Because prepay speeds were once again slower than expected or as slow as expected...certain MBS investors are moving their positions "UP IN COUPON". They do so for a few reasons. One is to avoid EXTENSION RISK. The other is a function of greater returns relative to benchmarks.
Cash flows from coupons in the “fuller” side of the coupon stack, 5.5s and 6.0s for example, have a shorter expected life than the cash flows generated from “current” coupon 4.0 or 4.5 coupon (see reason above). MBS returns are compared to those of a benchmark with a similar expected life (READ MORE). Since “fuller” MBS coupons are expected to prepay before “current” production or current rate MBS coupons, the cash flows generated by 5.5 and 6.0 coupons are compared to a benchmark with a shorter maturity date. For instance one might compare the yield of a 5.5 coupon to the yield of a 5yr TSY note.
The FN 5.5 is currently +0-02 at 106-09 yielding 4.083% (prepay speed: 15 CPR) with an average life of 5.55 years
The FN 4.5 is currently +0-00 at 101-10 yielding 4.340% (prepay speed: 5 CPR) with an average life of 11.33 years
Since the FN 5.5's WAL is 5.55 years, returns would be compared to those of a 5yr TSY note. The 5yr TSY note is currently yielding 2.262%. The FN 5.5 is yielding 4.083%. So the FN 5.5 pays a spread of 182 basis points over the yield of its benchmark.
Since the FN 4.5's WAL is 11.33 years, returns would be compared to those of a 10yr TSY note (we use swaps but use TSYs in this example). The 10yr TSY note is currently yielding 3.60%. The FN 4.5 is currently yielding 4.34%. So the FN 4.5 pays a spread of 74 basis points over its benchmark.
Would you rather make an expected 1.82% over your benchmark or 0.74% over your benchmark????
YOU WOULD RATHER MAKE 182bps YIELD SPREAD!
Hopefully it makes a little more sense to you why MBS investors who chase returns (not managing duration gap) are moving UP IN COUPON today. Relative to their benchmark, fuller MBS coupons are paying greater returns compared to those that one would expect to receive when investing in current coupon/new production MBS coupons.
And more importantly...
Me, Armando (dad), and Martin (my grandfather) will be walking behind a snow blower all weekend! Again!!
We went to the grocery store yesterday...you would have thought Safeway was having an early bird dinner special because I have never seen so many elderly folks in the grocery story at the same time. They were bumping into each other and fighting over who got the last of the polident. THIS website just about sums up whats going on here right now. We are going to get pounded. On the bright side, this will give me the chance to act like a kid for the weekend. I will be sledding....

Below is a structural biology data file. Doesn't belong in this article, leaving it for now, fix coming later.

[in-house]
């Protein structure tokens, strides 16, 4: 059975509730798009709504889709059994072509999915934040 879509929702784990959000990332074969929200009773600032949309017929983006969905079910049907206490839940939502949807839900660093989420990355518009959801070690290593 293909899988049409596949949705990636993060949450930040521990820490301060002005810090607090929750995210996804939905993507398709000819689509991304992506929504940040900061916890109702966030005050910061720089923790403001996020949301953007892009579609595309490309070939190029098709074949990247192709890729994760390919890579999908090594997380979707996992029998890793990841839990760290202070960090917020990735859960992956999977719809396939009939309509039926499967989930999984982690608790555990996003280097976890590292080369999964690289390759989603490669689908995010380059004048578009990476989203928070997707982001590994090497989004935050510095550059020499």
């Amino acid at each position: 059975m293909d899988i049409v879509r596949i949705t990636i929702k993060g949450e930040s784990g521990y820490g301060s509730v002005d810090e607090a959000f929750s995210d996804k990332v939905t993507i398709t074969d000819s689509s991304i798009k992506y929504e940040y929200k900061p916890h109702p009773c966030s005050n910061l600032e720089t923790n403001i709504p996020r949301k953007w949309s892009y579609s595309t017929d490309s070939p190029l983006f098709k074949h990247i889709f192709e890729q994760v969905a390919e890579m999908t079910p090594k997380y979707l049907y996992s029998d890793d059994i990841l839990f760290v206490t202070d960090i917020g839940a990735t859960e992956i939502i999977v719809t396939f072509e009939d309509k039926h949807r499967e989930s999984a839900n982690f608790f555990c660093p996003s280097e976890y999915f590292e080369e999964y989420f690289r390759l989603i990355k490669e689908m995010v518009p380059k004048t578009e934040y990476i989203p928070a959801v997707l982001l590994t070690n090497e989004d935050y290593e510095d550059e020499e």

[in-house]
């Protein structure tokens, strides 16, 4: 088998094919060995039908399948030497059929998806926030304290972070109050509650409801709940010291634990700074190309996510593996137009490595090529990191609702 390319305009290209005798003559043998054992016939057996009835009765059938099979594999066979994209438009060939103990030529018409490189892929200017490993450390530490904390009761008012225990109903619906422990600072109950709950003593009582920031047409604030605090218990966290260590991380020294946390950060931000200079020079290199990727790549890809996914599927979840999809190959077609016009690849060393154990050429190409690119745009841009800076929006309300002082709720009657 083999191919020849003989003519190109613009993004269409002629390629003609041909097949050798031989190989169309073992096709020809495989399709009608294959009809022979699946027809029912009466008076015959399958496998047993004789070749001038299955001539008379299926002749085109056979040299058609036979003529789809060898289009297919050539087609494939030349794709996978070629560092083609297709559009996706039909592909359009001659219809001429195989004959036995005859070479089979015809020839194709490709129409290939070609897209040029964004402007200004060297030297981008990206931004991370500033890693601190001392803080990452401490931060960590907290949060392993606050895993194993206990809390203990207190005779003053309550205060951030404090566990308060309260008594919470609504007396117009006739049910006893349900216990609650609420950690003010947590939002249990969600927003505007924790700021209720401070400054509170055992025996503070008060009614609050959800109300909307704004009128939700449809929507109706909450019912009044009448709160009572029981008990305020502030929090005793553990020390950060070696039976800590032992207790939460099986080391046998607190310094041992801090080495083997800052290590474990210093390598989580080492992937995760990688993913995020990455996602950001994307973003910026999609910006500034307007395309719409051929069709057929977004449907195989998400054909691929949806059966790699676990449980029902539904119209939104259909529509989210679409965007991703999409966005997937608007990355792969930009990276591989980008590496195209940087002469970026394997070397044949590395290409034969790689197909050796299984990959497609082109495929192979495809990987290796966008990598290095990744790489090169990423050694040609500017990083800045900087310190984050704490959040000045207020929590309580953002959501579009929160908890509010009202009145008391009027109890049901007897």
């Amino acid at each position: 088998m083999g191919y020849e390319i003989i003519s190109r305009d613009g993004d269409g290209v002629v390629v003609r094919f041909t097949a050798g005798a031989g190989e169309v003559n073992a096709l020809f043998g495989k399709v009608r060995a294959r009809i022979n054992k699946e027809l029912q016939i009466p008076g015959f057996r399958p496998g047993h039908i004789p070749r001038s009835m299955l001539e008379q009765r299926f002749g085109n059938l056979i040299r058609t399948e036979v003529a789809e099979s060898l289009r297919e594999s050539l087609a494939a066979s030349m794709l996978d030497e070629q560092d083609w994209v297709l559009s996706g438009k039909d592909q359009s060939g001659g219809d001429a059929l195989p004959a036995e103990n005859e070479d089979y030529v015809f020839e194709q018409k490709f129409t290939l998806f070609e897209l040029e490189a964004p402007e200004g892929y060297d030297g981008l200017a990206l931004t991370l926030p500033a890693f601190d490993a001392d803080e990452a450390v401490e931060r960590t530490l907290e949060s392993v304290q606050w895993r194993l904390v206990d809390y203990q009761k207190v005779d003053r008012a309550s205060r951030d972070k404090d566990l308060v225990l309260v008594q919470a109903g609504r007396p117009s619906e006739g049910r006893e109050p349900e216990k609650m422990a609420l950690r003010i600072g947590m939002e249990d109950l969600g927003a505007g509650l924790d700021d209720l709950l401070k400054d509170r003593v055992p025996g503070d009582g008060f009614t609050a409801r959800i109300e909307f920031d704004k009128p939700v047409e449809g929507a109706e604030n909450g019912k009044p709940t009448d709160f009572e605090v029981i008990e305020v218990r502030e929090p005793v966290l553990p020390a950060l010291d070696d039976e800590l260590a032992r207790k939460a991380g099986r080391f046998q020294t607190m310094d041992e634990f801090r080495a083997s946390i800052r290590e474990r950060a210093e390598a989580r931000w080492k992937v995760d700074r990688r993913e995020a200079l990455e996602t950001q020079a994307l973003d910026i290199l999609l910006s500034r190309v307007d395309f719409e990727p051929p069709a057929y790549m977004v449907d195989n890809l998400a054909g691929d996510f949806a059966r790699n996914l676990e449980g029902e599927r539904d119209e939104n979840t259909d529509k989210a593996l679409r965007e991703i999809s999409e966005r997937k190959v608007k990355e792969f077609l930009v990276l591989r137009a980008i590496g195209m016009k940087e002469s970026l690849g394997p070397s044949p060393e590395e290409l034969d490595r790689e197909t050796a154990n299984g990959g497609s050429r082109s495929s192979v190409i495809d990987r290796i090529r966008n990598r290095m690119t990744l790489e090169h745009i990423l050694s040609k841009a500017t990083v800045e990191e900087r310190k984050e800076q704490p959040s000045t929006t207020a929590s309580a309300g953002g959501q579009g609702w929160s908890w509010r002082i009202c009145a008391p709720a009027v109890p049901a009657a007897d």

I have seen trade flows favor the seller as prices have attempted to push higher. Selling into strength after impressive appreciations is to be expected, especially on a Friday.
I suppose, now that the jobs report is behind us, the marketplace will put all focus on sovereign debt anxieties abroad. Part of the reason for panic has to due with the size of deficits in specific EU countries and their inability to print new Euros to guarantee the timely repayment of debt they issue. The US government can print dollars to cover deficits and back the AAA rating of their debt...Greece, Spain, and Portugal cannot do that, so when they attempt to raise money to fund their deficit spending, bond buyers demand a higher yield to compensate for added default risk. This increases the size of the deficit and raises investor doubts about those country's abilities to repay borrowed funds. This creates a downward spiral which usually requires some sort of bailout to correct. In this case, one has to assume the IMF is planning on intervening. In my opinion, this is a crisis of confidence. The market is making matters worse by pricing a "worst case scenario" into debt valuations. Some sort of headline news events is coming that will either make this worse or all better.
Rate sheets aren't much different from yesterday.